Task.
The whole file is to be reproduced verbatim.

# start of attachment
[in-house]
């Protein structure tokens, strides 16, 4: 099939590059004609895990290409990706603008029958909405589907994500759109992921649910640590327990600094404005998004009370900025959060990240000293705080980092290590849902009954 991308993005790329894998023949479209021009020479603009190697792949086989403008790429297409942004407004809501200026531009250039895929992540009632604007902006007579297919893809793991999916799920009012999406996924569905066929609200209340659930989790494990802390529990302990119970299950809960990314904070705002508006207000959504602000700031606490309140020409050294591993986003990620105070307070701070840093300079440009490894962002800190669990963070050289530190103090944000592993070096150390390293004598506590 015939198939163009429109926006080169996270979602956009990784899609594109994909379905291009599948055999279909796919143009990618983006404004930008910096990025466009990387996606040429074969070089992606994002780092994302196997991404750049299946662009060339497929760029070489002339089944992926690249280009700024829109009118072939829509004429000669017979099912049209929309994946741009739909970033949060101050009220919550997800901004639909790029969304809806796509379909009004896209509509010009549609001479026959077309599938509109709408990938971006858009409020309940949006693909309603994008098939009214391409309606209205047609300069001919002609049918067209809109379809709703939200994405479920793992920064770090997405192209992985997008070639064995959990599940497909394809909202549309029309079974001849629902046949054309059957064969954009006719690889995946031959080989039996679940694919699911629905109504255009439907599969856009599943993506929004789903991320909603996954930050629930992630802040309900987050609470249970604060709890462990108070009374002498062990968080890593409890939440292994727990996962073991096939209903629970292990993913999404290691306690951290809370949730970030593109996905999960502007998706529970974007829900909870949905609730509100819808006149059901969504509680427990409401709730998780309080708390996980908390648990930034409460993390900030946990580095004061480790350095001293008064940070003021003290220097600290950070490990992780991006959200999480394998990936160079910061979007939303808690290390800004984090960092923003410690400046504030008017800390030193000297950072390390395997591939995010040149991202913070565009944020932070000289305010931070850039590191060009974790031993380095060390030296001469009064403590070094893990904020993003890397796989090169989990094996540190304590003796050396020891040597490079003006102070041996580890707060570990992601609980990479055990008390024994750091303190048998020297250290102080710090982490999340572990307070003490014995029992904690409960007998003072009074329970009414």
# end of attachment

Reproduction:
[in-house]
């Protein structure tokens, strides 16, 4: 099939590059004609895990290409990706603008029958909405589907994500759109992921649910640590327990600094404005998004009370900025959060990240000293705080980092290590849902009954 991308993005790329894998023949479209021009020479603009190697792949086989403008790429297409942004407004809501200026531009250039895929992540009632604007902006007579297919893809793991999916799920009012999406996924569905066929609200209340659930989790494990802390529990302990119970299950809960990314904070705002508006207000959504602000700031606490309140020409050294591993986003990620105070307070701070840093300079440009490894962002800190669990963070050289530190103090944000592993070096150390390293004598506590 015939198939163009429109926006080169996270979602956009990784899609594109994909379905291009599948055999279909796919143009990618983006404004930008910096990025466009990387996606040429074969070089992606994002780092994302196997991404750049299946662009060339497929760029070489002339089944992926690249280009700024829109009118072939829509004429000669017979099912049209929309994946741009739909970033949060101050009220919550997800901004639909790029969304809806796509379909009004896209509509010009549609001479026959077309599938509109709408990938971006858009409020309940949006693909309603994008098939009214391409309606209205047609300069001919002609049918067209809109379809709703939200994405479920793992920064770090997405192209992985997008070639064995959990599940497909394809909202549309029309079974001849629902046949054309059957064969954009006719690889995946031959080989039996679940694919699911629905109504255009439907599969856009599943993506929004789903991320909603996954930050629930992630802040309900987050609470249970604060709890462990108070009374002498062990968080890593409890939440292994727990996962073991096939209903629970292990993913999404290691306690951290809370949730970030593109996905999960502007998706529970974007829900909870949905609730509100819808006149059901969504509680427990409401709730998780309080708390996980908390648990930034409460993390900030946990580095004061480790350095001293008064940070003021003290220097600290950070490990992780991006959200999480394998990936160079910061979007939303808690290390800004984090960092923003410690400046504030008017800390030193000297950072390390395997591939995010040149991202913070565009944020932070000289305010931070850039590191060009974790031993380095060390030296001469009064403590070094893990904020993003890397796989090169989990094996540190304590003796050396020891040597490079003006102070041996580890707060570990992601609980990479055990008390024994750091303190048998020297250290102080710090982490999340572990307070003490014995029992904690409960007998003072009074329970009414």